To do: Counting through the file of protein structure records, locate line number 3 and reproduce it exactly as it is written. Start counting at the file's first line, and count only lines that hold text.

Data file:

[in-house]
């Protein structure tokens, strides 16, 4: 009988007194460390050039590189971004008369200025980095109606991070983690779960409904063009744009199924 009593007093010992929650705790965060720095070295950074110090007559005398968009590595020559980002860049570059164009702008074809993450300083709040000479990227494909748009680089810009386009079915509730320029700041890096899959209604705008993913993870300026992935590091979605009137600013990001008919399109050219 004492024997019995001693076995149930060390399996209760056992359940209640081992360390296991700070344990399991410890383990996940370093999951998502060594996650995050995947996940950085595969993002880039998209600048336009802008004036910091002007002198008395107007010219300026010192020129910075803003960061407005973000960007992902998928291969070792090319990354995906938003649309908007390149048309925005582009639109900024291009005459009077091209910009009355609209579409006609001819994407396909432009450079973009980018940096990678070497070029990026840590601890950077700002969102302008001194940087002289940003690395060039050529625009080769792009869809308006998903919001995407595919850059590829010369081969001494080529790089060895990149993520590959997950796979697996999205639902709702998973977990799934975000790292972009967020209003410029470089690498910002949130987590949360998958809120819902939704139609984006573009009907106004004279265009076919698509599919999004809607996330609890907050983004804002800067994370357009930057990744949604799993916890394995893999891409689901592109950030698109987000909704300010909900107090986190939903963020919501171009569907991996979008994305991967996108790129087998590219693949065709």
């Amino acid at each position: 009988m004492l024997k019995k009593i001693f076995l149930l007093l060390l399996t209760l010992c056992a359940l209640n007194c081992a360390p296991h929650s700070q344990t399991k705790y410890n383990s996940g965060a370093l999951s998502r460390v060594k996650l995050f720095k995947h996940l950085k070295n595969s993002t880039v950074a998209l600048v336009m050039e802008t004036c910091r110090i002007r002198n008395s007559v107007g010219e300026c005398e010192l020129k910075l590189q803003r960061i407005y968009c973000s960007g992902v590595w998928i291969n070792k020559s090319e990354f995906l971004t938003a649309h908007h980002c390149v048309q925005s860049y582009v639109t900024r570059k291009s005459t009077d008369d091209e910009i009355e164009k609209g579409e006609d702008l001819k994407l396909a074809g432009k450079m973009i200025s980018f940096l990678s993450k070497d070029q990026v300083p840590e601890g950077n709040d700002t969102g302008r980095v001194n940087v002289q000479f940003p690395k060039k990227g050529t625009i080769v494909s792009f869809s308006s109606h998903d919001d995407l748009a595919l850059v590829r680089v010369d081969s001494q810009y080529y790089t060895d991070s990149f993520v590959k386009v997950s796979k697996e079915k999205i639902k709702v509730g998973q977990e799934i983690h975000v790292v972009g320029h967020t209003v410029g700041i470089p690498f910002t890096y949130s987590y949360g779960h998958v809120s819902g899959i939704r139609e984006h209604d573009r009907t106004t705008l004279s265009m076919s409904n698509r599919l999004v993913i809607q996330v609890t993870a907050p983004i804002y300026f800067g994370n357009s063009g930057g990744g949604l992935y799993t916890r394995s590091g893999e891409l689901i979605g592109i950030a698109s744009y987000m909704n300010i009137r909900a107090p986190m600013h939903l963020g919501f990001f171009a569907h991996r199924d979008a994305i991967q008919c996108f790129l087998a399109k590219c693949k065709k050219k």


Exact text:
């Amino acid at each position: 009988m004492l024997k019995k009593i001693f076995l149930l007093l060390l399996t209760l010992c056992a359940l209640n007194c081992a360390p296991h929650s700070q344990t399991k705790y410890n383990s996940g965060a370093l999951s998502r460390v060594k996650l995050f720095k995947h996940l950085k070295n595969s993002t880039v950074a998209l600048v336009m050039e802008t004036c910091r110090i002007r002198n008395s007559v107007g010219e300026c005398e010192l020129k910075l590189q803003r960061i407005y968009c973000s960007g992902v590595w998928i291969n070792k020559s090319e990354f995906l971004t938003a649309h908007h980002c390149v048309q925005s860049y582009v639109t900024r570059k291009s005459t009077d008369d091209e910009i009355e164009k609209g579409e006609d702008l001819k994407l396909a074809g432009k450079m973009i200025s980018f940096l990678s993450k070497d070029q990026v300083p840590e601890g950077n709040d700002t969102g302008r980095v001194n940087v002289q000479f940003p690395k060039k990227g050529t625009i080769v494909s792009f869809s308006s109606h998903d919001d995407l748009a595919l850059v590829r680089v010369d081969s001494q810009y080529y790089t060895d991070s990149f993520v590959k386009v997950s796979k697996e079915k999205i639902k709702v509730g998973q977990e799934i983690h975000v790292v972009g320029h967020t209003v410029g700041i470089p690498f910002t890096y949130s987590y949360g779960h998958v809120s819902g899959i939704r139609e984006h209604d573009r009907t106004t705008l004279s265009m076919s409904n698509r599919l999004v993913i809607q996330v609890t993870a907050p983004i804002y300026f800067g994370n357009s063009g930057g990744g949604l992935y799993t916890r394995s590091g893999e891409l689901i979605g592109i950030a698109s744009y987000m909704n300010i009137r909900a107090p986190m600013h939903l963020g919501f990001f171009a569907h991996r199924d979008a994305i991967q008919c996108f790129l087998a399109k590219c693949k065709k050219k």